Mississippi Band of Choctaw, and other sources.
    The Jena Choctaw maintained a separate and distinct Indian group 
through a high degree of in-group marriage. Before 1950, 85 percent of 
the marriages of members were to other members, and 50 percent of the 
existing marriages in 1959 were between members of the tribe. The 
Choctaw language was used almost exclusively by members of this Indian 
community until the late 1930's. The use of the Choctaw language 
continued in many households until the late 1950's, sustained in part 
by the high degree of in-group marriage. Close family ties, living in 
close proximity to one another, and shared community activities such as 
maintenance of the Indian cemetery have demonstrated that the group 
maintained a distinct, cohesive community in the last three decades to 
the present.
    A traditional leader or chief conducted the affairs of the Indian 
community, led the group in burial practices, and conducted marriages 
until the late 1930's. Although the traditional leader's role was less 
active after World War II, he continued to organize community support 
to meet the needs of the membership. In addition, informal leaders 
exhibited political influence within the Choctaw community during the 
1950's and 1960's which continued after the death of the last 
traditional leader in 1968. Since 1974, the Jena Choctaw have elected 
their leaders and members have continued to participate in the 
governance of the tribe.
    The Jena Choctaw have a constitution and by-laws which define the 
membership and reflect how they govern themselves.
    The revised membership roll submitted during the comment period has 
an additional 32 members who were not listed on the membership roll 
dated October 1993, which was used for the proposed finding. The 
additional individuals are the children and grandchildren of 
individuals on the previous roll. All members on the October 1993 roll 
had \1/4\ or more Choctaw blood quantum. All of the new members have 
\1/8\ or more Choctaw blood quantum, and thus they meet the membership 
requirements prescribed in the Jena constitution.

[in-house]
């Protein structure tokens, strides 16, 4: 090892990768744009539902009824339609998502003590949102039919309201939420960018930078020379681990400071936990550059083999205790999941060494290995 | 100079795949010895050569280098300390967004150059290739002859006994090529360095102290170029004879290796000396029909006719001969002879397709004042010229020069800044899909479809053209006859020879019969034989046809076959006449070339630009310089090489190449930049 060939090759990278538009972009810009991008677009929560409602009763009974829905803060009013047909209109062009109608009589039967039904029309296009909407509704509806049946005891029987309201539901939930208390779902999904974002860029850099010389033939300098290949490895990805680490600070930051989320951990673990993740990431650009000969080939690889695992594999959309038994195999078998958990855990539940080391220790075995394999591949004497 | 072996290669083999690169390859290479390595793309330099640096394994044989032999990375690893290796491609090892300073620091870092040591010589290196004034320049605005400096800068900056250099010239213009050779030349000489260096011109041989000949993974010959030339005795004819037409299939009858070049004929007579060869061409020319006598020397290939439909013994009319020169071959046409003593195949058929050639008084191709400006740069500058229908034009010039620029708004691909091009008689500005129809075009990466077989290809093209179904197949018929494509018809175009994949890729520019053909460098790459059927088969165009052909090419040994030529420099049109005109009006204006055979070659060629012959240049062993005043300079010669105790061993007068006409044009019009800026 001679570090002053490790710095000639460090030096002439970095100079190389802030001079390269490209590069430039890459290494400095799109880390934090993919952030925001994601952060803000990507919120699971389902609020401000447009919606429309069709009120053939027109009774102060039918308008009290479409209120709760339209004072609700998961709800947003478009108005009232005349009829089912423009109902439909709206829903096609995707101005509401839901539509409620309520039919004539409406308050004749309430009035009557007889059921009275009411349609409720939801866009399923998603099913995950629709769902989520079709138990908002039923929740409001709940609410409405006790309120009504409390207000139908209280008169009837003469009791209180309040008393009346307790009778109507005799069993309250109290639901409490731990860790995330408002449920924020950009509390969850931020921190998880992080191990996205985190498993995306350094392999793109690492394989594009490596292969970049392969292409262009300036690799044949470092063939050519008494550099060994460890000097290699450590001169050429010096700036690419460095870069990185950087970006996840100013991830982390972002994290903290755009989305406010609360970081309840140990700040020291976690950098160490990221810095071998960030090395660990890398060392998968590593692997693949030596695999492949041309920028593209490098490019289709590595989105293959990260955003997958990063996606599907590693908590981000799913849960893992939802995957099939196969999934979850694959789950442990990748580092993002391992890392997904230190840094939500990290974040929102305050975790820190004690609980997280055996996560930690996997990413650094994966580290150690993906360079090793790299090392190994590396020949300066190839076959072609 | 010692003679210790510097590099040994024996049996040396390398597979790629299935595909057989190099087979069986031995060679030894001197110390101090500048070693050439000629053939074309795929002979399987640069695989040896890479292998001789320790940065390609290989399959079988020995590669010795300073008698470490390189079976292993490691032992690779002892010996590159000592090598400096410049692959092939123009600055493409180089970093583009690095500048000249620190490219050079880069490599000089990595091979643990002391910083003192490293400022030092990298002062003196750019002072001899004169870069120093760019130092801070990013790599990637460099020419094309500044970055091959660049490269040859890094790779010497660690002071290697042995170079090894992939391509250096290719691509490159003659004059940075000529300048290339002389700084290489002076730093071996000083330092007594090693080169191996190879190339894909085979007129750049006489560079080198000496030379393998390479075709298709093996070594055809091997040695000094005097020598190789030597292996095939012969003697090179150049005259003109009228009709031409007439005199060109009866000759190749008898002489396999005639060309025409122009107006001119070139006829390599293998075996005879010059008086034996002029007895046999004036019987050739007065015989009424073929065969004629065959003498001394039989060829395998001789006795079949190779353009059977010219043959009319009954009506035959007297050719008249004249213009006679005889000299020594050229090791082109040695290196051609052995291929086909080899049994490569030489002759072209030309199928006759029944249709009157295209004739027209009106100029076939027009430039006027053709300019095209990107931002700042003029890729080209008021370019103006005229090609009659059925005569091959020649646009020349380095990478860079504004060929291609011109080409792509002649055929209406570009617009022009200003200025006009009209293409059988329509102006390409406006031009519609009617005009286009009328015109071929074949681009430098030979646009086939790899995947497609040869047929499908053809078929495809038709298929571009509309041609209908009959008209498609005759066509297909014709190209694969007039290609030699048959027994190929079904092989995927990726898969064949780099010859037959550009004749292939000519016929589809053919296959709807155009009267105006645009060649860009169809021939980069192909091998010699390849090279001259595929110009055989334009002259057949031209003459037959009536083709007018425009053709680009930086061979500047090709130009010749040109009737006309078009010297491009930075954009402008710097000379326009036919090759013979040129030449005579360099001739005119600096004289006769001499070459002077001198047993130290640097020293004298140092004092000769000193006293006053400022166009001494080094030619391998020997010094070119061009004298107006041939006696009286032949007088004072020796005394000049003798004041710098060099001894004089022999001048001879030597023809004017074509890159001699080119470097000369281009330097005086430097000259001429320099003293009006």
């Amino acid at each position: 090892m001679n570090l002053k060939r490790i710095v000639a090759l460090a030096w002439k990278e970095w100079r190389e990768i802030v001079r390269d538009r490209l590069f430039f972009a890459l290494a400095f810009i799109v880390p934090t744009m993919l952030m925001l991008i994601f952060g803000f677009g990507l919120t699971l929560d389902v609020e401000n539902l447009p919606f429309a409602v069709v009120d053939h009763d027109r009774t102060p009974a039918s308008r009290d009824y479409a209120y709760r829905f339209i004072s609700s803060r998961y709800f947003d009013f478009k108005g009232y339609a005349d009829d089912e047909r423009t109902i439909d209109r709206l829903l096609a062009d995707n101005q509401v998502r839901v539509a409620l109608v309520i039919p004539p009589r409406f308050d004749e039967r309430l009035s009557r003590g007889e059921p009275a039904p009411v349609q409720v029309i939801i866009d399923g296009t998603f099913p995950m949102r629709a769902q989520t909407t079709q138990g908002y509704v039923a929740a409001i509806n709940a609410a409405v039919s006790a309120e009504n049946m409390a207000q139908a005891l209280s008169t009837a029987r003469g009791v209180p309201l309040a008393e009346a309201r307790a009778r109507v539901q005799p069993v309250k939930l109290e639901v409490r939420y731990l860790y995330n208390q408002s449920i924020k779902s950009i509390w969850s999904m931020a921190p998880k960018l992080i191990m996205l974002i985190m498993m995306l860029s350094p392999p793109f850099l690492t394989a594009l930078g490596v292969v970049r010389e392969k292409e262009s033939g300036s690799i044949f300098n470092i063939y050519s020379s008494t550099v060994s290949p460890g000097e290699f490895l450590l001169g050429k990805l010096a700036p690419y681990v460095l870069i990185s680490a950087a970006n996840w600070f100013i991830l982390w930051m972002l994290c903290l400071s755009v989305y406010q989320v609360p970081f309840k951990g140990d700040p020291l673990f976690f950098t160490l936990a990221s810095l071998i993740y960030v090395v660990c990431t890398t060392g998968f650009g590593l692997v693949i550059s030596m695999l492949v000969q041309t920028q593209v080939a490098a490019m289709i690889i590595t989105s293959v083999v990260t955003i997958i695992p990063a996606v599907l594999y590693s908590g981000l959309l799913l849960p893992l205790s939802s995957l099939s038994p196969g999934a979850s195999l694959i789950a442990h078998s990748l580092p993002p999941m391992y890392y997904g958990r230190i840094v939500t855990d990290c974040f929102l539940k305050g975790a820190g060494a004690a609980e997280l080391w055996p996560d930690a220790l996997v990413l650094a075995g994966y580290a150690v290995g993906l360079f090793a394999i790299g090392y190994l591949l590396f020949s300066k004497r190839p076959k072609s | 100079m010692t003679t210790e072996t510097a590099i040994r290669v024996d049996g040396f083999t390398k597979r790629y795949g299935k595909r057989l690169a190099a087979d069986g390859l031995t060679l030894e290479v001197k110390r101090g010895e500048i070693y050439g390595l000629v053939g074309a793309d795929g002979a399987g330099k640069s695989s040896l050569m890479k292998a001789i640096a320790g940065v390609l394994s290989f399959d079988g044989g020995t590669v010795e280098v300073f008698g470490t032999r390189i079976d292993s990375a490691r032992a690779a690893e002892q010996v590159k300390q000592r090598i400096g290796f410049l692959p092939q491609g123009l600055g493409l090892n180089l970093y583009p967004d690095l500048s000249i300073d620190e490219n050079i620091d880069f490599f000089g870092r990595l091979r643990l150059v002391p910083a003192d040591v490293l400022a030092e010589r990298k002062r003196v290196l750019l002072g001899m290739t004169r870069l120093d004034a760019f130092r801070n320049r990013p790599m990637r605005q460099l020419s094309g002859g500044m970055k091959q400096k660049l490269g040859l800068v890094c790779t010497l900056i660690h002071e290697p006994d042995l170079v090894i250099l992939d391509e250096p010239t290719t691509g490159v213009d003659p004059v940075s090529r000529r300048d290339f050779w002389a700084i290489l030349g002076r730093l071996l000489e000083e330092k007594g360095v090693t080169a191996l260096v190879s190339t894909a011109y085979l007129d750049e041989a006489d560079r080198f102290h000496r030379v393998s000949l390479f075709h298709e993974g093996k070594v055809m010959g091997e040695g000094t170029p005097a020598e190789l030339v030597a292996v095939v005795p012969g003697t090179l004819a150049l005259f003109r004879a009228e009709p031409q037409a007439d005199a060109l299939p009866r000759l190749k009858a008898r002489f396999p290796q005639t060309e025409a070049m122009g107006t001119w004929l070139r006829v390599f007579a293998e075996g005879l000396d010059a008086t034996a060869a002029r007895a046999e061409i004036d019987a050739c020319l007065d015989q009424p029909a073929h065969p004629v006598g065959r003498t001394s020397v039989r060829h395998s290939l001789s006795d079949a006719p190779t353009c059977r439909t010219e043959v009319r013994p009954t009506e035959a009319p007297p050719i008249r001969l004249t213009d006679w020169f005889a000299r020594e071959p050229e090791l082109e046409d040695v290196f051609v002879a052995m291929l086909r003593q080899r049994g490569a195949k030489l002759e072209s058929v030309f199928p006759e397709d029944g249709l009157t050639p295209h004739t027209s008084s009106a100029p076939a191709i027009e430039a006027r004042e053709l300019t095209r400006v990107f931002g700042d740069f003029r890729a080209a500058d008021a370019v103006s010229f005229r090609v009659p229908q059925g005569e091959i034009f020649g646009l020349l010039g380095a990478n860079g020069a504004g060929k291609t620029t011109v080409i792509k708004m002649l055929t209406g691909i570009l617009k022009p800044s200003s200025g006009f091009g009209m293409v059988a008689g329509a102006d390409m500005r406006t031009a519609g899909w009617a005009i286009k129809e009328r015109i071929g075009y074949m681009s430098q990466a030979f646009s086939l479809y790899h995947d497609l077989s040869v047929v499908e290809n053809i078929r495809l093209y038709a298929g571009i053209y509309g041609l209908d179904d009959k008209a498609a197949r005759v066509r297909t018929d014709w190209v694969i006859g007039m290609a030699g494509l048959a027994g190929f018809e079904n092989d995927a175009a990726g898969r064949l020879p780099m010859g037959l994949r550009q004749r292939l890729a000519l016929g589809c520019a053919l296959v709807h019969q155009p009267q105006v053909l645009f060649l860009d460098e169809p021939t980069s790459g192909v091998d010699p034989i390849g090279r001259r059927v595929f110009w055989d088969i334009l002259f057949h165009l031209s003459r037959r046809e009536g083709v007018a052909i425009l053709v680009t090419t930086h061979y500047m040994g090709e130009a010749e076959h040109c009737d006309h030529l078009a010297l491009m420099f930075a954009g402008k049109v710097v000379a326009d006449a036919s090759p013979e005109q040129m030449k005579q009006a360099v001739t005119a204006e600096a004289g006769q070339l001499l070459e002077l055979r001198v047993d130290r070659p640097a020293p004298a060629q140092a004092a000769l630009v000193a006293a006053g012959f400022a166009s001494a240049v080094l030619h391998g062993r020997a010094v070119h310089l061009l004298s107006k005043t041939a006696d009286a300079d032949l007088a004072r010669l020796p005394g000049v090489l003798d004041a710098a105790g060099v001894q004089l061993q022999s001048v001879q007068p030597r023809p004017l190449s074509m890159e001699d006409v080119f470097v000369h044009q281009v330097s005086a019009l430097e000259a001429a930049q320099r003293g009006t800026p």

Every member descends from at least one ancestor who was identified 
as a Choctaw Indian on the Federal censuses and/or who was identified 
as a full-blood Mississippi Choctaw on the 1903 preliminary roll of the 
Dawes Commission. Thus, they continue to meet the requirements of the 
regulations for descent from the historic tribe.
    Although the new list increases the membership by approximately 20 
percent (from 157 to 189), it does not change the basic community of 
the Jena Choctaw. Of the 32 new members, 9 are children born since 
October 1993, and 13 more are children under the age of 21. The other 
10 are grandchildren of members listed in 1993. Sixty-five percent of 
the new members live in Jena and the surrounding area.
    Under 25 CFR 83.12(b), the revised roll dated April 3, 1995, and 
approved by the Jena tribal council, will be considered as the base 
roll of the Jena Choctaw for Federal funding and other administrative 
    Members of the Jena Choctaw were not found to be members of any 
other acknowledged Indian tribe. Neither the tribe nor its members have 
been the subject of Congressional legislation which has expressly 
forbidden a relationship with the Federal Government.
    The Jena Choctaw has met all seven criteria under 25 CFR 83.7 for 
Federal acknowledgment as an Indian tribe. [[Page 28481]] 
    This determination is final and will become effective 90 days from 
the date of publication, unless a request for reconsideration is filed 
pursuant to Sec. 83.11. The petitioner or any interested party may file 
a request for reconsideration of this determination with the Interior 
Board of Appeals (Sec. 83.11(a)(1)). The petitioner's or interested 
party's request must be received no later than 90 days after 
publication of the Assistant Secretary's determination in the Federal 
Register (Sec. 83.11(a)(2)).

    Dated: May 18, 1995.
Ada E. Deer,
Assistant Secretary--Indian Affairs.
[FR Doc. 95-13171 Filed 5-30-95; 8:45 am]